WASHINGTON — Lifting a controversial provision from California's Proposition 187, the House voted Wednesday to allow states to deny public education to children who are in the country illegally.
The estimated 355,000 illegal immigrant children in public schools in California will cost taxpayers $1.9 billion this year and $2 billion next year, according to Gov. Pete Wilson, who supports the measure.
The sponsor of the amendment to the House immigration reform bill, Rep. Elton Gallegly (R-Simi Valley), argued that illegal immigrants are overcrowding the nation's schools and destroying conditions for the children of legal residents.
"It unties the hands of state governors who have for years been told that they must reward those who come here illegally by providing them a free education at taxpayer expense," he said.
House Speaker Newt Gingrich (R-Ga.) said that only by eliminating benefits such as public schooling will the lure of America diminish in illegal immigrants' eyes.
"There is no question that offering free taxpayer goods to illegals attracts more illegals. . . ," Gingrich said. "It is wrong for us to be the welfare capital of the world."
The amendment, approved 257 to 163, would require students to sign a declaration affirming that they are in the country legally. Noncitizens would be required to show documentation and states could check the validity of the information with the Immigration and Naturalization Service.
Despite its inclusion in the House immigration legislation, the schooling provision faces an uncertain future. The Senate measure on the subject contains no similar language and the White House strongly opposes it.
Proposition 187, which seeks to bar illegal immigrants from a variety of public services, has not yet been put into effect because a federal judge has slapped an injunction on most of it, calling it an illegal state effort to preempt Washington's authority on immigration policy. But a new law from Congress bestowing a federal blessing on states' efforts to deny education to illegal immigrants could give supporters of the ballot initiative new ammunition.
Rep. John Bryant (D-Texas) opposed the public-schooling ban, calling it an extreme move that would make it far tougher for many members of the House to support the overall bill, which is scheduled to come up for a vote today.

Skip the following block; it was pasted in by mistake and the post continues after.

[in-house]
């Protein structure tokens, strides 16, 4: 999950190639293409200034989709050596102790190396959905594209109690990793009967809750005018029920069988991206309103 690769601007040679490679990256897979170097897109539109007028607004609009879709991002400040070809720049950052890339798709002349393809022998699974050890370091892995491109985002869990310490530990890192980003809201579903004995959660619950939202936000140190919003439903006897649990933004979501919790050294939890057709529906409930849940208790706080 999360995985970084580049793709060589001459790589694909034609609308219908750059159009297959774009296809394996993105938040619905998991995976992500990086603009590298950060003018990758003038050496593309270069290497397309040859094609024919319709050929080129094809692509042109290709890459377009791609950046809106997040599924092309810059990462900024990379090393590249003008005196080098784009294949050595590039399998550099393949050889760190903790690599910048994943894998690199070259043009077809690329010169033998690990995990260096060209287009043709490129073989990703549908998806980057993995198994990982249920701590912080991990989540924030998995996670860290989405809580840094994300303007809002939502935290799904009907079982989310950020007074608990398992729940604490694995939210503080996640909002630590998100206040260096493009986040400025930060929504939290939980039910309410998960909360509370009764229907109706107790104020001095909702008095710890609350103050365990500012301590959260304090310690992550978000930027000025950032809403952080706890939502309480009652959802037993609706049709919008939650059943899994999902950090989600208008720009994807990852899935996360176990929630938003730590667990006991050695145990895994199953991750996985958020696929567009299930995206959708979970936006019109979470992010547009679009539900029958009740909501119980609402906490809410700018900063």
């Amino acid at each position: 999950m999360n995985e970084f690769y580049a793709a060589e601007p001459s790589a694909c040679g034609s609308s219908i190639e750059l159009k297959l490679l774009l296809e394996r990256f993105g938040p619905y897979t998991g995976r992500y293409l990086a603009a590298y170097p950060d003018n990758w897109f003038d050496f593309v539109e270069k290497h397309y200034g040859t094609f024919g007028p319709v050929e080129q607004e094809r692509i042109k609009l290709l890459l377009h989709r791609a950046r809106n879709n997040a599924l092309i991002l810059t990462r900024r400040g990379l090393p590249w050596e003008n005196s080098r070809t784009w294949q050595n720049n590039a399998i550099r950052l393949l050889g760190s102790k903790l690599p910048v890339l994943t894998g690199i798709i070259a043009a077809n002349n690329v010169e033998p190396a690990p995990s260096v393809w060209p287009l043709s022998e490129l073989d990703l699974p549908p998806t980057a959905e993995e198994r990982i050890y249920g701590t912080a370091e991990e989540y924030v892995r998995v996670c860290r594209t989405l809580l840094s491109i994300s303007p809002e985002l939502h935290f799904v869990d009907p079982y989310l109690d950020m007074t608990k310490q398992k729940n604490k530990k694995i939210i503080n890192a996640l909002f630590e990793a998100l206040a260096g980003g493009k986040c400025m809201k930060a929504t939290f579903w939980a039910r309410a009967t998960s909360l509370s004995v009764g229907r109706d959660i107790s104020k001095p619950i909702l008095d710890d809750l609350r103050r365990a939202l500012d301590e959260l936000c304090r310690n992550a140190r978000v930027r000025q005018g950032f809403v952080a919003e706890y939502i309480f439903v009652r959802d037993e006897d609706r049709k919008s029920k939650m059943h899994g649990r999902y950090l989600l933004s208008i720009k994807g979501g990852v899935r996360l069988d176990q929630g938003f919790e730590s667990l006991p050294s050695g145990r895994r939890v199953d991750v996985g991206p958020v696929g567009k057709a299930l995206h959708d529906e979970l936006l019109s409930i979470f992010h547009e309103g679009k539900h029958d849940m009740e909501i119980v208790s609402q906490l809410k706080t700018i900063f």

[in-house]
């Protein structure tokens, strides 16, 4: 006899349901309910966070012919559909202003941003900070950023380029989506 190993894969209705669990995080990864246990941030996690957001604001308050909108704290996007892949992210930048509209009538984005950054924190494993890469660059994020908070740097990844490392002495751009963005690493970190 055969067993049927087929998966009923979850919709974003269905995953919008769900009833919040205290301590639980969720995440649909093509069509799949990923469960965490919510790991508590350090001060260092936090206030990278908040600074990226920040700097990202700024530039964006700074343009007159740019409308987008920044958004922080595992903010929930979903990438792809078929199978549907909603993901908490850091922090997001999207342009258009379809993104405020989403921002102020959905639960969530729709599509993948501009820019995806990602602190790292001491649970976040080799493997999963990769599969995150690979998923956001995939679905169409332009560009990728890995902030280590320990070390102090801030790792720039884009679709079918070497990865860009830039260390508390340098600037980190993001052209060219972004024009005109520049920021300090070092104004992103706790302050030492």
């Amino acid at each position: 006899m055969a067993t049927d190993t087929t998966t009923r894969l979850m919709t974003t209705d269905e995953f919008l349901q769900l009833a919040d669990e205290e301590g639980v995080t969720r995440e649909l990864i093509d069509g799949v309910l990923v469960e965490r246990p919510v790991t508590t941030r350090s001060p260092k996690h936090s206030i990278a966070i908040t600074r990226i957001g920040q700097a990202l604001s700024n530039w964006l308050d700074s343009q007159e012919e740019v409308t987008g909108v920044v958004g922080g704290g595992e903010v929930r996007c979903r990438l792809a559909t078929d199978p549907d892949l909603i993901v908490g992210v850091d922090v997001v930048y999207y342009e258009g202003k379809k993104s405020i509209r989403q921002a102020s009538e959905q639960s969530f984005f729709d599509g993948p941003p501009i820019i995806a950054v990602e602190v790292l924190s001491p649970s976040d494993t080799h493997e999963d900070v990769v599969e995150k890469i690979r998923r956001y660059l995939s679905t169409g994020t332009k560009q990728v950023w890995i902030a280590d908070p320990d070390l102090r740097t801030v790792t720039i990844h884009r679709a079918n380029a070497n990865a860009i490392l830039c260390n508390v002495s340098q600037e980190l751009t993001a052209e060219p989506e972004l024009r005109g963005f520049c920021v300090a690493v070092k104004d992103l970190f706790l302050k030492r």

Opponents said that the ban would turn into a great recruiting tool for gangs by kicking many schoolchildren out of classrooms.
"This is a mean-spirited amendment, appealing to the worst instincts in American politics today," said William Sanchez, spokesman for the Mexican American Legal Defense and Education Fund in Los Angeles. "The worst part is that it punishes innocent children based on the actions of their parents."
There were efforts to include other elements of Proposition 187 in the House bill.
The House adopted an amendment that would allow local and state law enforcement officers to assist the INS in detaining illegal immigrants who are violating deportation orders. Rep. Tom Latham (R-Iowa), the sponsor, said that it makes sense to use local police to help enforce immigration laws. But opponents argued that breaking down the barrier between police and the INS would only make many illegal immigrants fear cooperating with authorities.
The House defeated another Proposition 187-style amendment, introduced by Rep. Ed Bryant (R-Tenn.), which would have required public hospitals to report illegal immigrants or lose their eligibility for federal benefits.
The House also voted to include a voluntary worker-verification system in the bill to allow participating employers to verify the immigration status of new hires over the telephone.
There is intense disagreement over whether Congress can constitutionally ban from the schools students in this country illegally.
Proposition 187's proposal to remove them from public schools was deemed unconstitutional because, the judge ruled, such matters are the domain of the federal government.
But the Supreme Court said in 1982 that it was unconstitutional for Texas to bar illegal immigrant children from its public schools. On a 5-4 vote, the court said that a state cannot discriminate against children, even noncitizens, to deny something as fundamental as a public education.
But proponents of Proposition 187 are confident that today's more conservative Supreme Court would not rule that way.
Chief Justice William H. Rehnquist, a dissenter from the 1982 ruling, has insisted on allowing states more authority to make their own rules.
Moreover, a stamp of approval from Congress would change the legal calculus. Even the more liberal court of a decade ago said that Congress has the final authority on matters of immigration. If Congress and the president were to agree that a state can bar illegal immigrant children from its schools, many experts believe it unlikely that the Supreme Court would veto that decision.
But civil rights attorneys vowed to fight any such move.
"Congress just can't tell states to go ahead and violate the equal protection provisions of the Constitution," said Vibiana Andrade, national director of immigrant rights for MALDEF.
Wilson, one of the 31 members of the Republican Governors' Assn. who have endorsed the school amendment, said that it makes good sense for California.
"This is a hard-earned victory for the people of California who have made it clear time and time again that they do not want to foot the bill for continued illegal immigration," Wilson said in a statement.
States estimate that they spend billions of dollars a year educating illegal immigrants without any reimbursement from the federal government.
Times staff writers James Bornemeier and David G. Savage contributed to this story.